High Phosphorus? Investigate the Cause When You Have Kidney Disease
Provided by DaVita® Dietitians
Do you have high phosphorus levels and wondering why this could be? It’s time to investigate it. Phosphorus is the second most common mineral in the body after calcium and is needed for good health. However, people with chronic kidney disease (CKD) have difficulty eliminating extra phosphorus from their bodies. For this reason, it is important to know how to lower high phosphorus levels.
Likely offenders: High-phosphorus foods
If your phosphorus level is higher than 5.5 mg/dL, some detective work is needed to uncover the cause. It’s likely that you’re eating high-phosphorus foods regularly. To know what is high in phosphorus, let’s clue you in on the likely offenders:
- Milk, ice cream, yogurt, or pudding
- Cheese or peanut butter
- Cheese-flavored crackers or snack foods
- Liver, organ meats, hot dogs, sausage, or “enhanced meats”
- Canned salmon (with bones) or sardines
- Nuts or seeds (including almonds, pecans, peanuts, walnuts, sunflower and pumpkin seeds)
- Dried beans and peas or baked beans (including canned beans and peas)
- Quick breads, biscuits, cornbread, pancakes or waffles made from mixes
- Bran muffins, bran cereals or granola bars
- Pizza, lasagna, tacos, corn tortillas, or ‘fast foods’
- Chocolate, caramels, or candies containing chocolate, nuts, or peanut butter
- Colas, some canned and bottled teas and lemonades, beer, cocoa and any drinks containing phosphate additives
- Latte and cappuccino
- Foods or drinks with hidden sources of phosphorus. Ask your dietitian for a list.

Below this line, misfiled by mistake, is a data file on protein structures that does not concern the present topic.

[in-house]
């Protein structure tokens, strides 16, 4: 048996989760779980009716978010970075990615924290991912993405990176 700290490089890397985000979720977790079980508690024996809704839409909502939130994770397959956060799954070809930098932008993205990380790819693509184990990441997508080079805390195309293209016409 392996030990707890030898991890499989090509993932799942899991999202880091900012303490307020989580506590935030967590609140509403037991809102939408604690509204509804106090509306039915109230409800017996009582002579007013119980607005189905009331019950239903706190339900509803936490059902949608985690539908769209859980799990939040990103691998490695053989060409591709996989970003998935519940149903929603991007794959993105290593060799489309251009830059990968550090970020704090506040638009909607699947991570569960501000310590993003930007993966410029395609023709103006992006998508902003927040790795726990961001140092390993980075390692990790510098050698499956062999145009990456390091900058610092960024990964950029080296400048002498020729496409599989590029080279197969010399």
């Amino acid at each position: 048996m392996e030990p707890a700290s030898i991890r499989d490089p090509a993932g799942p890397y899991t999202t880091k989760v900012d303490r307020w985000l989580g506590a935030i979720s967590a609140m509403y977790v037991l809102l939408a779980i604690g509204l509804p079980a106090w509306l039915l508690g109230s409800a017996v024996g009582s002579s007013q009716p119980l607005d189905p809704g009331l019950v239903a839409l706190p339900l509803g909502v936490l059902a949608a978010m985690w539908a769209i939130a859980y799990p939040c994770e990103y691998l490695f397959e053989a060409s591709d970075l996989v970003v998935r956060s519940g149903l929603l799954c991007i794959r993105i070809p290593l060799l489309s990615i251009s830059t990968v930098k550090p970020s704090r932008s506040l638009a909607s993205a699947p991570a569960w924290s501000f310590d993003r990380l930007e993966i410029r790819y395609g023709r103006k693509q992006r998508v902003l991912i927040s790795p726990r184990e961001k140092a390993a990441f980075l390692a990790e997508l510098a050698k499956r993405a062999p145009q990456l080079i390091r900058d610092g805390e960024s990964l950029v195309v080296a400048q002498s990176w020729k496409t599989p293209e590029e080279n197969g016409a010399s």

Your secret weapon to lowering phosphorus: Phosphate binders
Are you using enough phosphate binders and taking them the best way possible? Try these tips to see if they help.
- Use phosphate binders as directed, as every patient’s subscription is different.
- Take your phosphate binder every time you eat unless instructed differently.
- If you only eat one large meal a day, try eating two or three times instead.
- In addition to the above tips, come to all scheduled dialysis treatments so that excess phosphorus can be removed from your blood.
The right amount of phosphorus helps the body to function as it should. But too much phosphorus can cause problems, making it bad news for your kidney health. If you find that you have high phosphorus levels, try following some of the above tips to bring it under control. Once your phosphorus level goes below 5.5 mg/dL on a regular basis, your dietitian may be able to help you safely include an occasional high-phosphorus food into your kidney diet. A little investigative work into why you’re levels of phosphorus is high can help you solve the case.